The American Meteorological Society issued its annual report recently on the state of the climate for 2019. The report notes increases in Green House Gases (GHGs) as well as extreme warm days during 2019. A partial summary of the findings in the report includes the following:
“All major greenhouse gases released into Earth’s atmosphere reached new record high concentrations in 2019. The annual global average carbon dioxide concentration at Earth’s surface was 409.8 ± 0.1 ppm, an increase of 2.5 ± 0.1 ppm over 2018, and the highest in the modern instrumental record and in ice core records dating back 800,000 years. Greenhouse gases, along with several halogenated gases, have contributed to a 45% increase in net forcing compared to 1990.
Carbon dioxide is responsible for nearly two-thirds of this increase. A weak El Niño early in the year transitioned to ENSO-neutral conditions by mid-year, yet the annual global surface temperature across land and ocean surfaces was still among the three highest on record. July became the hottest month in records dating to the mid- to late-1800s. Each decade since 1980 is warmer than its preceding decade, with 2010–19being around 0.2°C warmer than 2000–09.In 2019, there were a record high number of extreme warm days (temperatures above the 90th percentile) over global land surfaces. There were also a low number of extreme cool days (temperatures below the 10th percentile) compared to the last 70 years, but there were more cool days compared to the average of just the past decade. A new indicator introduced this year to the report—marine heat waves—indicates that the number of strong marine heatwaves surpassed the number of more moderate marine heat waves for the sixth consecutive year.”
In addition, it is reported that the temperature of the oceans, along with sea levels have continued to rise and that “mean sea level set a new record for the eighth consecutive year, an increase of 6.1 mm from 2018. Record high ocean heat content measured to 700 m depth in 2019 contributed an estimated 4.5 mm of that rise. Since 2004, ocean heat content has been increasing at a rate exceeding 0.20°C per decade near the surface and at a lower but still increasing rate of less than 0.03°C decade in deeper waters below 300 m.”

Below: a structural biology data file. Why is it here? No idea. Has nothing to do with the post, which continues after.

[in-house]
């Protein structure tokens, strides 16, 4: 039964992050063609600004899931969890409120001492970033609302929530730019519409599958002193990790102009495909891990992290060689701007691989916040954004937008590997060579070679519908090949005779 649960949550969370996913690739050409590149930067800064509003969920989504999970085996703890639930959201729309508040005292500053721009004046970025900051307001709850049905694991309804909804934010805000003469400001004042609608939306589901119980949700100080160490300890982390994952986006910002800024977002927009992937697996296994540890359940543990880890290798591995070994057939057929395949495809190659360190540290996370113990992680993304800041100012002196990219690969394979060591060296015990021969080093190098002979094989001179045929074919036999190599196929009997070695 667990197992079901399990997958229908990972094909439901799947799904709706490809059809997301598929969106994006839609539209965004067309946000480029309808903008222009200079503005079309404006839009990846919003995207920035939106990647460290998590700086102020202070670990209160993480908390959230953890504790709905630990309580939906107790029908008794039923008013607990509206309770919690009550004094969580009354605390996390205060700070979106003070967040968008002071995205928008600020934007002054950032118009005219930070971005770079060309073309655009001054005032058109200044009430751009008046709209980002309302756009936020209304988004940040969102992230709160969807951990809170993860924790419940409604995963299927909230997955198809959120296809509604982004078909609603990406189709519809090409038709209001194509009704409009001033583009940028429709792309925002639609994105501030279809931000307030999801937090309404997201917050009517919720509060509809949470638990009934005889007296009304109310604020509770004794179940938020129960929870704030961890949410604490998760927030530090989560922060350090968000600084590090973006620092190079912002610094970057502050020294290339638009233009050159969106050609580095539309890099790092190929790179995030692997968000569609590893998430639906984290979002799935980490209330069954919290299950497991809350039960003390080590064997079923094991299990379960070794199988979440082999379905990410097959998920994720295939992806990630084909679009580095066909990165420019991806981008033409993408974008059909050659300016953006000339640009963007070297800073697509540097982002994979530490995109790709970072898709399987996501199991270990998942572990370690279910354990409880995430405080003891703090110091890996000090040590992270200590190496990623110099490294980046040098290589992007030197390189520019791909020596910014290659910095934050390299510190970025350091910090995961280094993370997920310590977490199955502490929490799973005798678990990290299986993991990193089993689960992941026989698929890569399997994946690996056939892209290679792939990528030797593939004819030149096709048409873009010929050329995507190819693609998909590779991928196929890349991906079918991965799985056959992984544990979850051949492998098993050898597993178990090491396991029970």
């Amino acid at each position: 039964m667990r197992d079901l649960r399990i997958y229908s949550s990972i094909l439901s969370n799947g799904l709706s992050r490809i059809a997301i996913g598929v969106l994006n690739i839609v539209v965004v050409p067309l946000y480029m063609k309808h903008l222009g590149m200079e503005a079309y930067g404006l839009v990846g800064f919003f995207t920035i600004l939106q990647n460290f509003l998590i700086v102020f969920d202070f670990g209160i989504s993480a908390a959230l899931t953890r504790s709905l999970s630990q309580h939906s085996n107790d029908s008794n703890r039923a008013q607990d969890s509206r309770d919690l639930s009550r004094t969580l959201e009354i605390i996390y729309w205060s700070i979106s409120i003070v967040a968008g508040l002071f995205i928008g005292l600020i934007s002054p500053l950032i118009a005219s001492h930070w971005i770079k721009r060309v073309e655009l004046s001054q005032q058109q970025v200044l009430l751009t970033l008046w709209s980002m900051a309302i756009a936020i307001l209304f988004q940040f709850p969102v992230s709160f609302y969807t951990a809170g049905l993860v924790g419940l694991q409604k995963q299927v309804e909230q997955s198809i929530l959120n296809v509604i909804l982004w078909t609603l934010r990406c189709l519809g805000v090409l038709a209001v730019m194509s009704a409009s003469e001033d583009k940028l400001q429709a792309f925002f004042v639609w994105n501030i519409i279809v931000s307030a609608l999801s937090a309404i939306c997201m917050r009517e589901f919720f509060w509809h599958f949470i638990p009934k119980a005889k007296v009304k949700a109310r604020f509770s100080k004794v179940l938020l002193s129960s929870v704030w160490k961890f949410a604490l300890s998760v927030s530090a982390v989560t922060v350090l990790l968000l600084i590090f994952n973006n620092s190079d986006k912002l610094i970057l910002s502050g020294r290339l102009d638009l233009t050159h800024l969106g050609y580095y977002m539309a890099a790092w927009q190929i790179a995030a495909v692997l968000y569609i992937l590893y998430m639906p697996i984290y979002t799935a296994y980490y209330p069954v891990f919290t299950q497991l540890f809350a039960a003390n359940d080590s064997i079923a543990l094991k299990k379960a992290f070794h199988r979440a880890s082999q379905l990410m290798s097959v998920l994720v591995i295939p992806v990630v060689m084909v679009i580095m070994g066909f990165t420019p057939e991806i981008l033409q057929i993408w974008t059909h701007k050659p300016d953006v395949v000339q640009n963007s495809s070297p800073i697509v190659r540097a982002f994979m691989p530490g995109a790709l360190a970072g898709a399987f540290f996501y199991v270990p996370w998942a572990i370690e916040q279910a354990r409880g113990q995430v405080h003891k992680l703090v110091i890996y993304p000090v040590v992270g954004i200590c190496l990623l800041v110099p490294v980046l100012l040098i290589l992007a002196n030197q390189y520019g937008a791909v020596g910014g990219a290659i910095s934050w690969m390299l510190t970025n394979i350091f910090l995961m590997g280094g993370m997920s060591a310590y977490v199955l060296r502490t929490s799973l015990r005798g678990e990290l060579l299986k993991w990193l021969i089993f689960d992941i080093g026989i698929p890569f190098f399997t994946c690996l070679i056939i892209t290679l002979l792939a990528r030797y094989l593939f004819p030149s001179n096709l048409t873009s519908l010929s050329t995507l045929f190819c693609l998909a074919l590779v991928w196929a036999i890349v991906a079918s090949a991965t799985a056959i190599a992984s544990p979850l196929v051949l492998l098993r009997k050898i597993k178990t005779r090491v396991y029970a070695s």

Moreover, temperatures continued to rise in the Arctic with surface temperatures for 2019 being “… the second highest in the 120-year record, following 2016, with record high temperatures in Alaska and north-west Canada. Mean annual Arctic surface air temperatures over land have increased more than twice as fast as the global mean since the mid-1980s.” As a result of the increased surface temperatures ice melt continues to contribute to rising sea levels. “The Greenland ice sheet and the Arctic-wide mass loss from glaciers and ice caps outside of Greenland are estimated to contribute approximately 0.7 and 0.4 mm yr–1, respectively, to global sea level rise.” Likewise, the Antarctic continent maintained the second highest temperatures recorded since 1980, also contributing to ice melt. “In 2019, global mean sea level set a new record for the eighth consecutive year, an increase of 6.1 mm from 2018.”
While areas of the Northern Hemisphere, such as the United States were cooler on average in 2019, it appears the overall increase of GHGs in the atmosphere and sea level rise, due to ice melt, are trending as predicted by most scientists.